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A proposal is advancing to deposit dredge spoils from the Port of Baltimore onto two eroding Chesapeake Bay islands.
Federal and state officials agreed on a plan to launch design and engineering work this year to restore Barren and James islands. The islands and others around the middle portion of the bay have lost 10,500 acres over the past 150 years, according to the Army Corps of Engineers.
The project is key in securing the longevity of Baltimore’s port, with routine dredging needed to maintain a shipping channel deep enough to accommodate the world’s largest ocean vessels, Sen. Chris Van Hollen said. Maryland Port Administration officials said more capacity for dredge material will be needed as Baltimore’s channels and ship berths are upgraded and maintained to handle more large shipping liners in the coming years.
“It’s going to be essential to the future success of the Port of Baltimore,” Van Hollen said.
They would replace Poplar Island as a deposit site for port dredge spoils, providing space for as much as 95 million cubic yards of dredge material over 40 years. Poplar Island is expected to reach its capacity for the sediment in 2032.
The port has experienced significant growth in cargo loads, with a record 43 million tons of international cargo crossing state-owned and private marine terminals last year. Port officials are hoping for more growth after an agreement was recently struck to spend $125 million in federal grants on reconstruction of the 125-year-old Howard Street Tunnel, allowing double-stacked cargo trains to pass beneath downtown Baltimore.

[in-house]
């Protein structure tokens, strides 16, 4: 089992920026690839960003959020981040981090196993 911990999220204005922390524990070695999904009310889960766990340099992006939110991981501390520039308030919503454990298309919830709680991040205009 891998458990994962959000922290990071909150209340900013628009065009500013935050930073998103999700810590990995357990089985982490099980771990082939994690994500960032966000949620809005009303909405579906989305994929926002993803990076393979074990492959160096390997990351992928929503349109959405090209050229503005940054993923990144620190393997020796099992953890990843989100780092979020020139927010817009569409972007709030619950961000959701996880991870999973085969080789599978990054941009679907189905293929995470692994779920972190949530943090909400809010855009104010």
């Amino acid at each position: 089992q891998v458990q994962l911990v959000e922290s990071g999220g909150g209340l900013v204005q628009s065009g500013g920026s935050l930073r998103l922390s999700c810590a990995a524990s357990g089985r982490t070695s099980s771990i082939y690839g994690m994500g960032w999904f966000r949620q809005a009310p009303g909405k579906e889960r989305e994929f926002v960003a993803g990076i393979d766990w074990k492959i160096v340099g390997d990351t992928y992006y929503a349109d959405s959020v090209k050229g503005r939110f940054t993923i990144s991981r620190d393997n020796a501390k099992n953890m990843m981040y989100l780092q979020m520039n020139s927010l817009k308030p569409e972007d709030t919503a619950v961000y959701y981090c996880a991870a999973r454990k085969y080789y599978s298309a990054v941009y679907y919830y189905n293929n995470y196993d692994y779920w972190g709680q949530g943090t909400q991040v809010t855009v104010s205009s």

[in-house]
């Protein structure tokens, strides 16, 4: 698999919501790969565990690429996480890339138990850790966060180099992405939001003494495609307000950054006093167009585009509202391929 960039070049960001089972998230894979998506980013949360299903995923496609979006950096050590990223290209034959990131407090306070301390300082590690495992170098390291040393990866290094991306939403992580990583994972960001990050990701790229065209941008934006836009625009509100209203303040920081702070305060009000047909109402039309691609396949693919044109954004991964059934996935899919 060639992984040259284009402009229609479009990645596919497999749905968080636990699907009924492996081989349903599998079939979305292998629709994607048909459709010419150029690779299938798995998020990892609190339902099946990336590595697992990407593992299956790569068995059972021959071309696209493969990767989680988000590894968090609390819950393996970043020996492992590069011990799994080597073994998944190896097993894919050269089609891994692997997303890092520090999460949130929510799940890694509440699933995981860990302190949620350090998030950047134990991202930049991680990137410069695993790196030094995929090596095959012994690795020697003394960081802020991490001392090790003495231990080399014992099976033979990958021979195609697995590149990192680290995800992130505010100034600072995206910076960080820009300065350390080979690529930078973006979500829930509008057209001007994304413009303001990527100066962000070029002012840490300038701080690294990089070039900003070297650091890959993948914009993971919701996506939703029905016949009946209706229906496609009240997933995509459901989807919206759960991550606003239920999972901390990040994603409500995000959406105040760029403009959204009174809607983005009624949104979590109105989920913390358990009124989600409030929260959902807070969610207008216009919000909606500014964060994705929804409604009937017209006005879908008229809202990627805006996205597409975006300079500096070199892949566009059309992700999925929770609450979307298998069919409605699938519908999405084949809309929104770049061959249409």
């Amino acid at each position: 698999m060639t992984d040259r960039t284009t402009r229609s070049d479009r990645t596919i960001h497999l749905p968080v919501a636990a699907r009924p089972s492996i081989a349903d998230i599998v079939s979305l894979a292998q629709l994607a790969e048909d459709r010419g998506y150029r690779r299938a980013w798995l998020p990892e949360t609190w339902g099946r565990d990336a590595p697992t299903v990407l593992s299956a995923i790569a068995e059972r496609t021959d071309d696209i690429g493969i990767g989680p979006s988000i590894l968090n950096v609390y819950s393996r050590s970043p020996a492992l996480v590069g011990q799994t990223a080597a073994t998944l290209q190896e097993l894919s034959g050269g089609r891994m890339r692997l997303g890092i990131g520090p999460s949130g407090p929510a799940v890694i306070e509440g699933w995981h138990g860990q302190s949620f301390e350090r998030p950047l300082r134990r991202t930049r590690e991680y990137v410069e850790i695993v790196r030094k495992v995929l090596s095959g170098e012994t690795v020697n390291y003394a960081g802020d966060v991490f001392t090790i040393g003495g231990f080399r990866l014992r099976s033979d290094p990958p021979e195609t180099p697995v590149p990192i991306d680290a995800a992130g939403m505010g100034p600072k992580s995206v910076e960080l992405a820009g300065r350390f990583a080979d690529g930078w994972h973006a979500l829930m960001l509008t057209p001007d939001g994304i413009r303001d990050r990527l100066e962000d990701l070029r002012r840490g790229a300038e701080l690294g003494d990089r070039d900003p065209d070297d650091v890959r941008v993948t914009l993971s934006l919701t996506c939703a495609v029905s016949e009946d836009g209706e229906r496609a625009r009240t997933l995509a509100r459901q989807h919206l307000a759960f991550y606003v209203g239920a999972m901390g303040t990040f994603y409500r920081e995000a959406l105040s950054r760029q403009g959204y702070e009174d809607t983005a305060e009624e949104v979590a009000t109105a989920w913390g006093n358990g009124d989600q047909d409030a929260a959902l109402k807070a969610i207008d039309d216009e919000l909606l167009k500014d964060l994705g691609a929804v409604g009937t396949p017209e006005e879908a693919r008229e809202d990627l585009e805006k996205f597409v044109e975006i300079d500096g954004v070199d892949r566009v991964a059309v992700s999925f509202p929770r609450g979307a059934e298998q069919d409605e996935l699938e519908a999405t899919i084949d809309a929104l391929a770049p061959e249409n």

“In order to support the economic giant that is the Port of Baltimore, we need to continually dredge our shipping channels to accommodate the massive ships that are carrying more cargo than ever before,” Gov. Larry Hogan said in a statement. “This important dredging project will also help us stem the tide of erosion to preserve James and Barren Islands and protect Dorchester County residents from additional shoreline erosion.”
Poplar Island restoration work began in 1998, amid the similar restoration of Hart-Miller Island that was completed in 2012. Hart-Miller Island has since become home to hundreds of varieties of migratory birds and a popular state park.
James Island was once as large as 1,300 acres, but eroded to less than half that area by the 1990s. It would be restored to a size of nearly 2,100 acres. Barren Island, already the site of marsh restoration work led by the National Aquarium and other groups, would become the site of 72 acres of wetlands.
The engineering and design work is set to begin right away, Army Corps officials said, with $5.8 million of a $9 million budget for that work already allocated. Work is scheduled to begin on Barren Island in 2022, and on James Island in 2024.
That depends on timely approval of more funding for what is expected to be a $1.7 billion project over its lifetime.
“This is a very important milestone in this project,” Van Hollen said. “Clearly it has a long way to go, but we’re very focused on making this happen.”